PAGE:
Latest research from global management consultancy, Hay Group, reveals that since 2008 the pay gap between lower level employees and senior managers in India has widened from a figure of 7.7 in 2008 to 11.7 in 2014. This implies that senior managers are paid 11.7 times more than a lower level worker at present.
The pay gap between lower level workers (comprising skilled manual, clerical, supervisor or graduate entry jobs) and senior managers (heads of departments or equivalent) is now on the rise in as twice as many countries as it is falling (42 to 21). Ben Frost, consultant at Hay Group, comments: “The job level pay gap has accelerated since the recession. However it is not purely a post-recession issue. This is a trend that has been building for the past 30 years, through economic boom.”
The change in the average percentage difference from the start of the recession in 2008 to 2014 stands at 52.14%. Amer Haleem, Country Manager, Productized Services, Hay Group India, says, “Our research shows that the figure has steadily gone up from 7.7 in 2008 to 9.2 in 2011 and now it stands at 11.7. The pay gap growth can also be linked to an intense talent war and increased competition for the few selected jobs available. This keeps the pay limited to a certain bracket.”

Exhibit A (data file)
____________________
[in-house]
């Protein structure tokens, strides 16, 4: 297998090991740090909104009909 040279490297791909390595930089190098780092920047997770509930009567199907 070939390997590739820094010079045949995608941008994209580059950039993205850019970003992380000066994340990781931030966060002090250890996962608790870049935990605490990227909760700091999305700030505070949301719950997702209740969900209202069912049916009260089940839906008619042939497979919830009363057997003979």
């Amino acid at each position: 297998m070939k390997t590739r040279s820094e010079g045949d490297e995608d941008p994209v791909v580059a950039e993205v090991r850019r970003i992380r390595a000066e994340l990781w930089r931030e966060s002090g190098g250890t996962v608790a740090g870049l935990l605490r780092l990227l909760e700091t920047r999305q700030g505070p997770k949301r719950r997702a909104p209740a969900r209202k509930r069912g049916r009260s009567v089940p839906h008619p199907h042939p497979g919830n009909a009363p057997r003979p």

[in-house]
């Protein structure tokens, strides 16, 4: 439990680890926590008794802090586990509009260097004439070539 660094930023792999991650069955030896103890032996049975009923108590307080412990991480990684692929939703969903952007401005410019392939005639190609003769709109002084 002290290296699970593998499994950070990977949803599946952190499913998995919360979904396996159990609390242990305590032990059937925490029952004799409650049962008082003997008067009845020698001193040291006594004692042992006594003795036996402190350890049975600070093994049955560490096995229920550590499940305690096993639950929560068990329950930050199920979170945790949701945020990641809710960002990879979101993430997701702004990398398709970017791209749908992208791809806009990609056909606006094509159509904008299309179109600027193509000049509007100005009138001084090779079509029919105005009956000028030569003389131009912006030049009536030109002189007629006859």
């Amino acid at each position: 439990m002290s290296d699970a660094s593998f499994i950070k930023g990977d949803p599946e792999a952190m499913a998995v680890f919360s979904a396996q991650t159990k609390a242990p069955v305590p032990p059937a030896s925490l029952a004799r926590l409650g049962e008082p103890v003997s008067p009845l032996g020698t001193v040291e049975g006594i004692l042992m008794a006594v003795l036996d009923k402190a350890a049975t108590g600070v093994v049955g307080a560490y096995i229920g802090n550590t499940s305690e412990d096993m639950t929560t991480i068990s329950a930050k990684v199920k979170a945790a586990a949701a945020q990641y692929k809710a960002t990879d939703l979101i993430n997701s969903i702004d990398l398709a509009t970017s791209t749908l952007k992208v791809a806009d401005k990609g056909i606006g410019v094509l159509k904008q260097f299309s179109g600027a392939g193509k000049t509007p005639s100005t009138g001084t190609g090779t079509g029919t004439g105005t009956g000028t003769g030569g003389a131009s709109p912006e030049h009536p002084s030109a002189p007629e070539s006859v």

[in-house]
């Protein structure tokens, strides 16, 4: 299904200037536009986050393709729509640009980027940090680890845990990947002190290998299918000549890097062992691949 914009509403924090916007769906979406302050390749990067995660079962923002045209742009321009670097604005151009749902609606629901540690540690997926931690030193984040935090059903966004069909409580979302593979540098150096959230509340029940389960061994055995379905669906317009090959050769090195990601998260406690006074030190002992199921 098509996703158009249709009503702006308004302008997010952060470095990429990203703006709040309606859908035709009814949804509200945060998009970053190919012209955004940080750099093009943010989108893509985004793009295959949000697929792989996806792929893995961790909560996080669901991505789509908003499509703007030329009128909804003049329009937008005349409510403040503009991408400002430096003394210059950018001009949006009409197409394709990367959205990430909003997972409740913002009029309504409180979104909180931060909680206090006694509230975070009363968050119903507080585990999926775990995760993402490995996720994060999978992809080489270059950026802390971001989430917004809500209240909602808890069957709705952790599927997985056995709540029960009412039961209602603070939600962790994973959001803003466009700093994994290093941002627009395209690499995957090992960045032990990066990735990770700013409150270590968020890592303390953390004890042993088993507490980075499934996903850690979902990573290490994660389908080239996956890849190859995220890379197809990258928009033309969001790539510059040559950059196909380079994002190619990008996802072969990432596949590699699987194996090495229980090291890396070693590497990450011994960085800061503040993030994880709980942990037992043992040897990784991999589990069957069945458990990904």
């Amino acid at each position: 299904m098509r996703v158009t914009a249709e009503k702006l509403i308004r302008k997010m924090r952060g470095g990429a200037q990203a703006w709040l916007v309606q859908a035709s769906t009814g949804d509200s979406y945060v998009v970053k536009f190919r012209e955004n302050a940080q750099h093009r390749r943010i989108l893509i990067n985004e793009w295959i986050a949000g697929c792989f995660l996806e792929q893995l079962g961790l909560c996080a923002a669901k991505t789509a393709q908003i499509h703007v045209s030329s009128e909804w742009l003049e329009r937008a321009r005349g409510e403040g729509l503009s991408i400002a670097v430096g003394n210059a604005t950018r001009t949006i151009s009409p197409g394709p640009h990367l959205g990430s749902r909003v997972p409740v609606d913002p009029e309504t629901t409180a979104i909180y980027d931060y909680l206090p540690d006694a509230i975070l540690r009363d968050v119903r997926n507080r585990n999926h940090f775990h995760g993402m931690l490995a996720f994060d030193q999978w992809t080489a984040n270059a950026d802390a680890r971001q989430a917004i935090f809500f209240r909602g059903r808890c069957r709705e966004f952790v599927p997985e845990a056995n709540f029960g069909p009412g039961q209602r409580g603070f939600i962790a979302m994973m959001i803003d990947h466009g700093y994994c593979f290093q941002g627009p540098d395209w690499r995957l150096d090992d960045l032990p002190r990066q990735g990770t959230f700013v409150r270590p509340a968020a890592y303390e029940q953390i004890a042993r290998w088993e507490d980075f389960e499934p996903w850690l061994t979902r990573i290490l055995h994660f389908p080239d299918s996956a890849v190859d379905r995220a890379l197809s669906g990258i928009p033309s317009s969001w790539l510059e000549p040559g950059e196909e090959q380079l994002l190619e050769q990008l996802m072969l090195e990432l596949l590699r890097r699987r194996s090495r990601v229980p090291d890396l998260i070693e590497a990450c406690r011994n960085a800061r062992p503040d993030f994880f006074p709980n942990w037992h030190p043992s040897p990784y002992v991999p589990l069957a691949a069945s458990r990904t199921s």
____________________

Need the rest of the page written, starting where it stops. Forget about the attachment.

Not forgetting these nuances, the pay gap has accelerated as globalisation opened up workforces and lower level jobs are increasingly automated and off-shored. This reduces the number of jobs available and increases competition for those left, keeping pay down.
In contrast, pay is going up for senior managers where skills such as emotional intelligence, creative thinking and advanced judgement are in high demand and short supply. In addition, senior managers are increasingly being asked to take on more responsibilities and more.
Ben Frost continues, “The potential for a large job pay gap to cause discontent among the workforce is huge. Organisations need to be transparent with employees and communicate why reward policies are in place. They should also invest in their training and development programmes to upskill their workforces to meet the future demands of their businesses. Done properly, these solutions present an opportunity for organisations to navigate the pay gap and improve employee engagement.